Tolerances

Tolerances for Fasteners

Why are specified tolerances necessary?

It's the only way of making sure that everyone who sees the specification or drawing knows the importance or unimportance of a particular dimension.

For example, if an end-user needs a fastener that fits inside a pre-drilled hole, then the dimensions of the fastener need to account for that hole size, otherwise, a manufacturer may decide it ok to make a larger fastener which results in an improper fit and thus increased costs and time wasted to remanufactured goods.

Likewise, there is no need to specify very tight tolerances for fasteners where this is unnecessary. Tighter tolerances are harder to achieve and thus the manufacturing cost goes up.

There has to be a common-sense balance between requirement and specification.

Various international standards exist and excerpts from those standards which relate specifically and generally to nuts are detailed below:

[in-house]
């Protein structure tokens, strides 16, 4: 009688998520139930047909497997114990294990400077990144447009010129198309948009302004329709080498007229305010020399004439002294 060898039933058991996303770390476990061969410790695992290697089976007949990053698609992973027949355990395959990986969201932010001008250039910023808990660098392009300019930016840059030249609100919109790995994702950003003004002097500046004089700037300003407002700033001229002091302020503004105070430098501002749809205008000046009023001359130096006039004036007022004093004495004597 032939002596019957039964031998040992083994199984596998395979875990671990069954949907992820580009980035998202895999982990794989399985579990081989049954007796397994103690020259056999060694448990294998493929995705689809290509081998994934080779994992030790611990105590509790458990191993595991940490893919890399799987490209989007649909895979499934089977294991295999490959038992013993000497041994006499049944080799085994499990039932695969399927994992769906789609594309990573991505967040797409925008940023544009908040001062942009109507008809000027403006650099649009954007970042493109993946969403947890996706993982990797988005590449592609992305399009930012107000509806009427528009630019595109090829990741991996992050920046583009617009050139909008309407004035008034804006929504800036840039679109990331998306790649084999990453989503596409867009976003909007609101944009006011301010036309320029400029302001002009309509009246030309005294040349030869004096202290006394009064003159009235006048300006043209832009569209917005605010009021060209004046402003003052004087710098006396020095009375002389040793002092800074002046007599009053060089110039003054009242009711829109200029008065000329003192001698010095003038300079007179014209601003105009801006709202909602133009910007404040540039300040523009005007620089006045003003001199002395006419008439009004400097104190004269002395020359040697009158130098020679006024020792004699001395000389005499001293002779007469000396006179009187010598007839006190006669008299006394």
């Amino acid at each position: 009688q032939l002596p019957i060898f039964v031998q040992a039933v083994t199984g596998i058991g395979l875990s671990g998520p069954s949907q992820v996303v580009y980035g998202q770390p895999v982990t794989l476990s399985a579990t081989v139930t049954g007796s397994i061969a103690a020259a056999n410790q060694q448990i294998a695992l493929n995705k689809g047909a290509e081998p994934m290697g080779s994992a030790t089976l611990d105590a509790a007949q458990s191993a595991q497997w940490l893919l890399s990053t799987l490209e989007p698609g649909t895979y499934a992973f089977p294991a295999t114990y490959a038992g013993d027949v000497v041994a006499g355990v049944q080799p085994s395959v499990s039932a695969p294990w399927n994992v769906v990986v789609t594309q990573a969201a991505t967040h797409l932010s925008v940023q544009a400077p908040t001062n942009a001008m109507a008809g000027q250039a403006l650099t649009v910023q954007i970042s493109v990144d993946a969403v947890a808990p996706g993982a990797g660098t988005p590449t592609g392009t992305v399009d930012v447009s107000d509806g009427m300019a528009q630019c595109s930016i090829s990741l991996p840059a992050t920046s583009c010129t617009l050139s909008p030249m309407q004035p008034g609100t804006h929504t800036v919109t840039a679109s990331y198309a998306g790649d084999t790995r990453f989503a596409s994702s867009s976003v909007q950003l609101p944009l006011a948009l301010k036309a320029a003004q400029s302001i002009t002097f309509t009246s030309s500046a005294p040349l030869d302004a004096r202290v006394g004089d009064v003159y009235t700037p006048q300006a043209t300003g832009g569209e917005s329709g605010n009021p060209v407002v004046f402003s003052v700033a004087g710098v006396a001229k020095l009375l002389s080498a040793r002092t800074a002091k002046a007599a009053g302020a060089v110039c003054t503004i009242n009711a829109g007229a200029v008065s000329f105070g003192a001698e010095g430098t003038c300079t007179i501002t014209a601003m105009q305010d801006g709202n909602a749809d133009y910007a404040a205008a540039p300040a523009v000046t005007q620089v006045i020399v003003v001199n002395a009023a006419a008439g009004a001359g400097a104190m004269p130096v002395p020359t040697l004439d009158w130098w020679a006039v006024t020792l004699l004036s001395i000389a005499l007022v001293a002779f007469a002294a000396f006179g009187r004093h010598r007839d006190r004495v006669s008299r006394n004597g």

ISO 4759

ISO 4759 consists of the following parts, under the general title Tolerances for Fasteners:

Part 1 - Bolts, Screws, Studs and Nuts - Product grades A, B and C

Part 2 - Bolts, Screws and Nuts with Thread Diameters from 1 up to 3mm and Product Grade F, for Fine Mechanics

Part 3 - Plain Washers for Bolts, Screws and Nuts - Product grades A and C

We're concerned with Part 1 because we're a nut manufacturer.

Note the following:

  • Tolerance except for threads, are selected from a system of limits and fits as specified in ISO 286-2.
  • Tolerance of metric threads are taken from the series of tolerance classes specified in ISO 965-3.
  • Tolerance of form and position are specified and indicated in accordance with ISO 1101, ISO 2692 and ISO 8015.
  • Tolerances apply to uncoated fasteners unless otherwise specified
  • Deviations are only permitted in product standards where there are technical valid reasons.
  • Tolerances specified in product standards take precedence over ISO 4759
  • Dimensions and tolerances are given in millimetres